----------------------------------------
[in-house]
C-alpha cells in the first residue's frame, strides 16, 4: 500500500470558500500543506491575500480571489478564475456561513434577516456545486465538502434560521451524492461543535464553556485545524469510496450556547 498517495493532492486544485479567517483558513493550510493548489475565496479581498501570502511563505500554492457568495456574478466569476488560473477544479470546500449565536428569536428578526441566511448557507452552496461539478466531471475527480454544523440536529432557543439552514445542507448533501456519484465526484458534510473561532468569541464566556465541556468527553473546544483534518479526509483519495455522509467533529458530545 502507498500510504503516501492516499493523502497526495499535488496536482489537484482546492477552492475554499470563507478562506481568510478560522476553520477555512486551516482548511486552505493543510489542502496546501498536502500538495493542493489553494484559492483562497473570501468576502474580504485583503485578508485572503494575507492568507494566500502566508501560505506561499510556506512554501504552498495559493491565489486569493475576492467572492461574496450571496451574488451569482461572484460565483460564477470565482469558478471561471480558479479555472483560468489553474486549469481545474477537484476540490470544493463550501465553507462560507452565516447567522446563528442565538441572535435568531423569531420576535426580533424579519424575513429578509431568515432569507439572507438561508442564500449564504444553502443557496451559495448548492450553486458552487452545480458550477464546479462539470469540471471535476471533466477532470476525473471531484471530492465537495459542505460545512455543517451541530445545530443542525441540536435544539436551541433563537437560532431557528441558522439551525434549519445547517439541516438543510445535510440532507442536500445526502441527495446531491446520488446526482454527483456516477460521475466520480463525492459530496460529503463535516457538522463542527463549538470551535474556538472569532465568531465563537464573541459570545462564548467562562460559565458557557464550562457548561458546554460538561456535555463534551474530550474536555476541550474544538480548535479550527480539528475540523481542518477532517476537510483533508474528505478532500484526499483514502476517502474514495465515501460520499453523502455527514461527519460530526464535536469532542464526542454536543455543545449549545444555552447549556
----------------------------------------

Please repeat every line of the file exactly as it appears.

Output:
[in-house]
C-alpha cells in the first residue's frame, strides 16, 4: 500500500470558500500543506491575500480571489478564475456561513434577516456545486465538502434560521451524492461543535464553556485545524469510496450556547 498517495493532492486544485479567517483558513493550510493548489475565496479581498501570502511563505500554492457568495456574478466569476488560473477544479470546500449565536428569536428578526441566511448557507452552496461539478466531471475527480454544523440536529432557543439552514445542507448533501456519484465526484458534510473561532468569541464566556465541556468527553473546544483534518479526509483519495455522509467533529458530545 502507498500510504503516501492516499493523502497526495499535488496536482489537484482546492477552492475554499470563507478562506481568510478560522476553520477555512486551516482548511486552505493543510489542502496546501498536502500538495493542493489553494484559492483562497473570501468576502474580504485583503485578508485572503494575507492568507494566500502566508501560505506561499510556506512554501504552498495559493491565489486569493475576492467572492461574496450571496451574488451569482461572484460565483460564477470565482469558478471561471480558479479555472483560468489553474486549469481545474477537484476540490470544493463550501465553507462560507452565516447567522446563528442565538441572535435568531423569531420576535426580533424579519424575513429578509431568515432569507439572507438561508442564500449564504444553502443557496451559495448548492450553486458552487452545480458550477464546479462539470469540471471535476471533466477532470476525473471531484471530492465537495459542505460545512455543517451541530445545530443542525441540536435544539436551541433563537437560532431557528441558522439551525434549519445547517439541516438543510445535510440532507442536500445526502441527495446531491446520488446526482454527483456516477460521475466520480463525492459530496460529503463535516457538522463542527463549538470551535474556538472569532465568531465563537464573541459570545462564548467562562460559565458557557464550562457548561458546554460538561456535555463534551474530550474536555476541550474544538480548535479550527480539528475540523481542518477532517476537510483533508474528505478532500484526499483514502476517502474514495465515501460520499453523502455527514461527519460530526464535536469532542464526542454536543455543545449549545444555552447549556